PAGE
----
Participating in class: Encourage students with EBD to participate by urging them to answer questions, offer their opinions, work with their peers, and complete assignments. Easy accommodations and modifications that can be made include: providing clear instructions, breaking down tasks into smaller steps, offering choices when able, and giving students extra time to complete assignments .

Provide proper assignments: Give students with EBD assignments that are within their abilities and that match their educational level. Accommodations that may be helpful for these students include allowing them to take breaks as needed, giving them more time to complete tasks, and helping them prepare for tests and assignments.

Parents should work with teachers, counselors, or psychologists: If you are having difficulty managing a student with EBD, or you believe a teacher is struggling with your child, don’t hesitate to ask for help from your school administration. There are many resources available to help educators support students with EBD. If a student’s emotional or behavioral problems are causing intense difficulty in the classroom, it may be necessary to seek help from a counselor or school psychologist.

Ensure accountability: It’s important for students with EBD to be held accountable for their behavior and actions. Accommodations that may be helpful for these students include frequent check-ins with the teacher, preferential seating arrangements, and alternative seating such as wiggle cushions or exercise ball seating.

By understanding the condition and implementing appropriate accommodations, it is possible to create a learning environment that meets the student’s needs .

Possible areas of concern and need (Goals)

I don’t generally write goals for schools. Instead, I read goals, improve them, and ensure they are appropriate for the student. Here are some areas of concern you might want to ask the team to write goals around.

Externalizing Problems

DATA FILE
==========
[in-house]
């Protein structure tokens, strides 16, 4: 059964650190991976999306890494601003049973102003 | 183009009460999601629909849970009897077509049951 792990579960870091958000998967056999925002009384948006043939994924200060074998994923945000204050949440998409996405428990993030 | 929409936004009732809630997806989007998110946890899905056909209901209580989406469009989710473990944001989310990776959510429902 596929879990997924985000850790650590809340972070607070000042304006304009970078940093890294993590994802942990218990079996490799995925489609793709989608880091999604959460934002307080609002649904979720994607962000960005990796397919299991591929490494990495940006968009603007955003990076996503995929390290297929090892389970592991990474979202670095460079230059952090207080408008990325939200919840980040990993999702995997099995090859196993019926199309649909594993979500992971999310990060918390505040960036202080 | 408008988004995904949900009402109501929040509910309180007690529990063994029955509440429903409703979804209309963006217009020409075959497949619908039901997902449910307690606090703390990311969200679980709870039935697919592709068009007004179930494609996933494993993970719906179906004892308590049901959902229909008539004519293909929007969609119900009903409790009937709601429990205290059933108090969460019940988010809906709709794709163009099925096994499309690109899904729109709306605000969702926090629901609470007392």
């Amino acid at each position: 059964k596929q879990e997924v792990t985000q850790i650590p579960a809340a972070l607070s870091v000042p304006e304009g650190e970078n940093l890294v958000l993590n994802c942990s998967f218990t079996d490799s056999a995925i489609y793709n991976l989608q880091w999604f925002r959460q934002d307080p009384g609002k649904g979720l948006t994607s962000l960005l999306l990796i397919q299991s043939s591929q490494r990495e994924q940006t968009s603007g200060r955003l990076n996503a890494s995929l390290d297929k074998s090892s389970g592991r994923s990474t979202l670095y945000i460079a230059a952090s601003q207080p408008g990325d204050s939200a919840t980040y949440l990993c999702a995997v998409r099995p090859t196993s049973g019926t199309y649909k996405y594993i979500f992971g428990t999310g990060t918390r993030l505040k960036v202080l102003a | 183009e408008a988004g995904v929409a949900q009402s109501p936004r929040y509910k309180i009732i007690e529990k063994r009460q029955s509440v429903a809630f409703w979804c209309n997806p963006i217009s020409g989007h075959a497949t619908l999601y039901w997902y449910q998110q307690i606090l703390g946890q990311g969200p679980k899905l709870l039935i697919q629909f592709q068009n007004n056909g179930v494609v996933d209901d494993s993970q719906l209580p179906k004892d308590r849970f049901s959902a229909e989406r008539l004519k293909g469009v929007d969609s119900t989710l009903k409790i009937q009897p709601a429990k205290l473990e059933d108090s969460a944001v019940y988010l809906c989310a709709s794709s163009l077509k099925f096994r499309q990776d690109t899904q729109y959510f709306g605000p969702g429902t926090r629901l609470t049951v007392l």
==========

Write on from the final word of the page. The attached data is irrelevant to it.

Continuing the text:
Threatens or harms others
Fights/physically aggressive
Lies, cheats, steals
Destroys others property
Lack of remorse or guilt for behavior

Internalizing Problems
Overly Emotional/Sensitive
Feels worthless
Too fearful and/or anxious
Withdrawn, keeps to self Depressed, does not enjoy activities
Unhappy, sad, agitated Keeps things to self

Thought Problems
Can’t get mind off certain thoughts
Strange, repetitive, compulsive behavior
Strange thought process; hears things

Attention problems

Social Problems
Chooses companions poorly
Engages in drug use/abuse
Feels that others mistreat them
Jealous or envious of others
Feels isolated or lonely
Not well liked by others
Involved with Juvenile Justice System


Services are the face time your child will get with an adult at the school. When thinking about services ensure that the BIP or FBA findings are linked to the IEP through accommodations, goals, and services. The team should be taking data to evaluate the outcomes of their plans to support your child’s needs.

Some services you could include in the IEP are:
ABA, Social Worker or counseling, cognitive behavior therapy, training for teachers on language to use with your child, a scientifically proven program to support students with social and emotional struggles. School counselors or psychologists can provide interventions, therapy, and guidance to help students deal with their emotions and behavior.


In conclusion, emotional disturbance can significantly impact a student’s ability to succeed in school. Educators and parents need to understand the characteristics of this condition and the legal requirements and protections in place to support students with emotional disturbance.

Accommodations such as providing a positive and structured environment, encouraging class participation, providing proper assignments, working with IEP team members, counselors, or psychologists, and ensuring accountability can help support students with emotional disturbance. However, it is paramount to remember that each student is unique and may require different accommodations to support their individual needs.

By working together with mental health professionals, educators and parents can create a safe and supportive learning environment that promotes academic success and emotional well-being for all students, including those with emotional disturbance. With the appropriate support and accommodations, students with emotional disturbance can thrive in the classroom and beyond.